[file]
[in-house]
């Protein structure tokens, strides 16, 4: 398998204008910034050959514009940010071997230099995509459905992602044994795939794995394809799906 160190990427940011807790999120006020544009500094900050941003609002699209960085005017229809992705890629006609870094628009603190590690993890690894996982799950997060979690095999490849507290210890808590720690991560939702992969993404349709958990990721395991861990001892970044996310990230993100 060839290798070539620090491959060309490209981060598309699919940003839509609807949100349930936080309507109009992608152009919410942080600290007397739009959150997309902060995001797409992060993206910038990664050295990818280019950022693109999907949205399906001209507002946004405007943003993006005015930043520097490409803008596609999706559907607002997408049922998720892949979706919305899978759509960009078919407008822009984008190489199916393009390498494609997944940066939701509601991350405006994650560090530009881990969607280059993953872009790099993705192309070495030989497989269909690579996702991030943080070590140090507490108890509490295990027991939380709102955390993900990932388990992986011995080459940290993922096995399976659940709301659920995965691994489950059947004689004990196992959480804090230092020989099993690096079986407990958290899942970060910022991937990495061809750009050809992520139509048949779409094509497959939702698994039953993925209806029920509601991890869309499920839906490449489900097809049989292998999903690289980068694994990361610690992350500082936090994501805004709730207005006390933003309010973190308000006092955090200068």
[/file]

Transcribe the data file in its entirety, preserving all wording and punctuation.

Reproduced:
[in-house]
């Protein structure tokens, strides 16, 4: 398998204008910034050959514009940010071997230099995509459905992602044994795939794995394809799906 160190990427940011807790999120006020544009500094900050941003609002699209960085005017229809992705890629006609870094628009603190590690993890690894996982799950997060979690095999490849507290210890808590720690991560939702992969993404349709958990990721395991861990001892970044996310990230993100 060839290798070539620090491959060309490209981060598309699919940003839509609807949100349930936080309507109009992608152009919410942080600290007397739009959150997309902060995001797409992060993206910038990664050295990818280019950022693109999907949205399906001209507002946004405007943003993006005015930043520097490409803008596609999706559907607002997408049922998720892949979706919305899978759509960009078919407008822009984008190489199916393009390498494609997944940066939701509601991350405006994650560090530009881990969607280059993953872009790099993705192309070495030989497989269909690579996702991030943080070590140090507490108890509490295990027991939380709102955390993900990932388990992986011995080459940290993922096995399976659940709301659920995965691994489950059947004689004990196992959480804090230092020989099993690096079986407990958290899942970060910022991937990495061809750009050809992520139509048949779409094509497959939702698994039953993925209806029920509601991890869309499920839906490449489900097809049989292998999903690289980068694994990361610690992350500082936090994501805004709730207005006390933003309010973190308000006092955090200068």